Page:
The Federal Department of Labor (“DOL”) recently issued an Opinion Letter, FMLA 2019-1-A, concluding that employers must designate leave as FMLA leave once the employer knows that the leave is FMLA qualifying, rather than allow an employee to first use accrued paid time off. The DOL also concluded in the Opinion Letter that employers may not designate more than 12 weeks as FMLA leave (or 26 weeks of military caregiver leave). While we have typically urged clients to designate qualifying leave as FMLA leave even if the employee is not requesting FMLA leave and to not delay such designation, this is the first time the DOL has opined that employers must indeed make such designation, even if the employee would prefer to first use accrued paid time off and set aside the FMLA leave for later use.
The DOL’s recent Opinion Letter was a response to an employer requesting clarification as to whether it is permissible for an employer to allow employees to exhaust some or all of available paid sick (or other) leave prior to designating leave as FMLA-qualifying, even when the leave is “clearly FMLA-qualifying.” The DOL concluded that employers “may not delay the designation of FMLA-qualifying leave or designate more than 12 weeks of leave (or 26 weeks of military caregiver leave) as FMLA leave.” Rather, “[o]nce an eligible employee communicates a need to take leave for an FMLA-qualifying reason, neither the employee nor the employer may decline FMLA protection for that leave.” The Opinion Letter also states, “[o]nce the employer has enough information to make this determination, the employer must, absent extenuating circumstances, provide notice of the designation within five business days. Accordingly, the employer may not delay designating leave as FMLA-qualifying, even if the employee would prefer that the employer delay the designation.” (citation omitted).
What does the DOL Opinion Letter mean for employers? The DOL confirmed that employers may designate qualifying leave as FMLA leave even when the employee is not requesting FMLA leave, which is a question not addressed in the plain language of the FMLA statute or regulations. The Opinion Letter also tells employers that they must designate qualifying leave as FMLA leave, rather than allowing it to be saved for later use. It should be noted, however, that the DOL Opinion Letter is not binding authority and contradicts a 2014 decision in the Ninth Circuit, Escriba v. Foster Poultry Farms, Inc. (The Ninth Circuit decision is also not binding authority in Pennsylvania). Even though the DOL’s Opinion Letter is not binding authority, it has always been advisable for employers to promptly designate qualifying leave as FMLA leave, even if the employee is not requesting FMLA leave and/or would prefer to delay the use of FMLA leave.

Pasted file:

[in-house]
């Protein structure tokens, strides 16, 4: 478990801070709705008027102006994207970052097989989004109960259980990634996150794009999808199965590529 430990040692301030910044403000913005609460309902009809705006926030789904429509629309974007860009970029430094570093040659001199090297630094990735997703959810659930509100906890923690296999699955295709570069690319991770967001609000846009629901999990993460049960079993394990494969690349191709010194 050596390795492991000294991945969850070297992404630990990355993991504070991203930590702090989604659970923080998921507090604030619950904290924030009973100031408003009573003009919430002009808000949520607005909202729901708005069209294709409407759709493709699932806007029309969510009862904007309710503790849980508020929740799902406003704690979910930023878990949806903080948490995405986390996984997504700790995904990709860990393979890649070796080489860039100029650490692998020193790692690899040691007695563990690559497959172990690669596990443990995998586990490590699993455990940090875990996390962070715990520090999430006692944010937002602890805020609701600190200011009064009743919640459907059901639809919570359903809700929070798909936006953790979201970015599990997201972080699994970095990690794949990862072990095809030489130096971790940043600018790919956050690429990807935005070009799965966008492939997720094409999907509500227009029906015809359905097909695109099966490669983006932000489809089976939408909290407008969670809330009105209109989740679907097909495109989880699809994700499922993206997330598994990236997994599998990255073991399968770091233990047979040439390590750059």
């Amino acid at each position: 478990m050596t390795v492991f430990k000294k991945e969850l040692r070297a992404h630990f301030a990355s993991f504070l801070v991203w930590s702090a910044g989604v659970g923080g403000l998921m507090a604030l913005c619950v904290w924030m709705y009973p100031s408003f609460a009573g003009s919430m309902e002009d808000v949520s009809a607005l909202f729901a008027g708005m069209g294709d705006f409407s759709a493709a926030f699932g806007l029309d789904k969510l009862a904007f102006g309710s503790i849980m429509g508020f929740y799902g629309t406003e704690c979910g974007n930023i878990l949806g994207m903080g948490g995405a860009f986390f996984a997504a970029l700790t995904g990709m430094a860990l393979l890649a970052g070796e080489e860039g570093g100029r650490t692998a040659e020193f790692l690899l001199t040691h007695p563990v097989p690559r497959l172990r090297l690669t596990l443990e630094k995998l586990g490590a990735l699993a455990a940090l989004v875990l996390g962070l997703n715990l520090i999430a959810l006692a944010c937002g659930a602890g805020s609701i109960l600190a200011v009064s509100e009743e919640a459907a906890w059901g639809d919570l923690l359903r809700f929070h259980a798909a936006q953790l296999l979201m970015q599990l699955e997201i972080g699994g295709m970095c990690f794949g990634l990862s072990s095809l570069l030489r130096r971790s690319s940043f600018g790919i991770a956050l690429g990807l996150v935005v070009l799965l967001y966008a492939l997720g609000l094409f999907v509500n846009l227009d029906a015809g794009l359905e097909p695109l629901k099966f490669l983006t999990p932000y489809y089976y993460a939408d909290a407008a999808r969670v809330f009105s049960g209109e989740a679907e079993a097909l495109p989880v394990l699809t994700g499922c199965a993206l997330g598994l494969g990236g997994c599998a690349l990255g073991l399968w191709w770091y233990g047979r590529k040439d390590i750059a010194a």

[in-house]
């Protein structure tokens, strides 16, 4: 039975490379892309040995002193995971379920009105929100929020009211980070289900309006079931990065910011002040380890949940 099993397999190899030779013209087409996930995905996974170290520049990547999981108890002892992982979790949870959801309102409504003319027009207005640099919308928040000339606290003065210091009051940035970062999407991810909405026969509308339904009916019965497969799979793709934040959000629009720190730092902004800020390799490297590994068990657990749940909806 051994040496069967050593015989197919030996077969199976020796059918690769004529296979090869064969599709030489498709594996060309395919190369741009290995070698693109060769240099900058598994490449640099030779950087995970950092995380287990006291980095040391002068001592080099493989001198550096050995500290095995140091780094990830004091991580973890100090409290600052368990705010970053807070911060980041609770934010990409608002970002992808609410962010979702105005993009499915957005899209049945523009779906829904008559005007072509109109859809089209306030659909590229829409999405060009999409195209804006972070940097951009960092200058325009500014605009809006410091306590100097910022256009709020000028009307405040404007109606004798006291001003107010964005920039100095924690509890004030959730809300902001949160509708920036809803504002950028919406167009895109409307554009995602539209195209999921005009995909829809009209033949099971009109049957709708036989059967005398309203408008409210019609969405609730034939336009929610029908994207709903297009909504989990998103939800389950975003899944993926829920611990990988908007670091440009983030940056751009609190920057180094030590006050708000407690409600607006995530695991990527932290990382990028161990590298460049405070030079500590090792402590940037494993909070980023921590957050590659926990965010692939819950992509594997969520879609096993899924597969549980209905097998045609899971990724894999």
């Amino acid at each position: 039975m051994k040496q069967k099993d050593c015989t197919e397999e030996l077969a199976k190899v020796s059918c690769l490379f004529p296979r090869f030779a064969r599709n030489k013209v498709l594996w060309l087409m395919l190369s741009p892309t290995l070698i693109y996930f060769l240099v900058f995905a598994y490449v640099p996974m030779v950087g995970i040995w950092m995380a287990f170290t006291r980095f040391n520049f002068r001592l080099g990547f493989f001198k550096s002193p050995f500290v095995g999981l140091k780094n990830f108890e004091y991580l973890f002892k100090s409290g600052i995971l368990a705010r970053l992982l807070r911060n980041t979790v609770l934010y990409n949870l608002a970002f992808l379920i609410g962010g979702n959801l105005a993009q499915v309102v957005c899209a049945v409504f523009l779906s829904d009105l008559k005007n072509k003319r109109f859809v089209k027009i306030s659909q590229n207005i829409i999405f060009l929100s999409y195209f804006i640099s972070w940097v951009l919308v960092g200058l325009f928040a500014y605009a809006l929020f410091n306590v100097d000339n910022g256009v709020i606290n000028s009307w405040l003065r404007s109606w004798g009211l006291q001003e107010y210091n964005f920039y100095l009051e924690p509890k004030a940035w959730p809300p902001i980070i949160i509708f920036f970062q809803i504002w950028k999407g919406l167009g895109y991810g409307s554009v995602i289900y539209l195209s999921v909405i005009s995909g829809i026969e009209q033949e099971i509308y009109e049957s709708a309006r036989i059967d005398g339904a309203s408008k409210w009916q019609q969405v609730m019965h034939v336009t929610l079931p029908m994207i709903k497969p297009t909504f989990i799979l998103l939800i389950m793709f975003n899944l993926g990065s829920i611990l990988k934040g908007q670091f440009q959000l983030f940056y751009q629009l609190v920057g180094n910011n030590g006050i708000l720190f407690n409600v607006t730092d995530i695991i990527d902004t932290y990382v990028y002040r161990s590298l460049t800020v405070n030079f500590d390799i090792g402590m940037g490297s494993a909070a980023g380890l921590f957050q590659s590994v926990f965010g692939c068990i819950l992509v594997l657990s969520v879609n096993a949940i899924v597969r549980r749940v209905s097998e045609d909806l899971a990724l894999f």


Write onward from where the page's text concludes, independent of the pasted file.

You may also be wondering whether the Opinion Letter impact the rules pertaining to the use of paid time off concurrent with FMLA leave. The answer is no, but the analysis is nuanced. By statute and regulation, an employee may request that accrued paid time off be used concurrently with unpaid FMLA leave, and the employer can also require the same. 29 U.S.C. § 2612(d); 29 CFR § 825.207. If the employer does not require use of paid time off concurrent with FMLA leave, and the employee does not request the same, the employee may use accrued paid time off after the 12-weeks of FMLA is exhausted. Accordingly to the DOL’s recent Opinion Letter, what employers cannot allow is for employees to first use their accrued paid time off, in order to save FMLA hours for later use. This is because the DOL interpreted the FMLA to not permit delay in designation of FMLA-qualifying leave. With respect to employer policies requiring concurrent use of paid leave with FMLA leave, employers must be aware that this is a mandatory subject of collective bargaining for union employees. Such policies are viewed as advantageous to employers because employees are often reluctant to exhaust their accrued paid time off, including vacation days, making their use of FMLA leave more judicious (especially in the case of intermittent absences).
Lastly, the DOL Opinion Letter also confirms that employers may not designate more than 12 weeks (or 26 weeks of military caregiver leave) as FMLA leave in the applicable 12-month period, and that providing “additional leave” outside of the FMLA does not expand the employee’s 12 week (or 26-week) entitlement under the FMLA. Policies that purport to provide “additional FMLA” leave should be revised as FMLA leave is never expanded outside of the 12 week or 26 week entitlement. Additional unpaid leave for a medical condition, beyond the FMLA period, may be a reasonable accommodation under the Americans with Disabilities Act, but it is never an expansion of FMLA leave.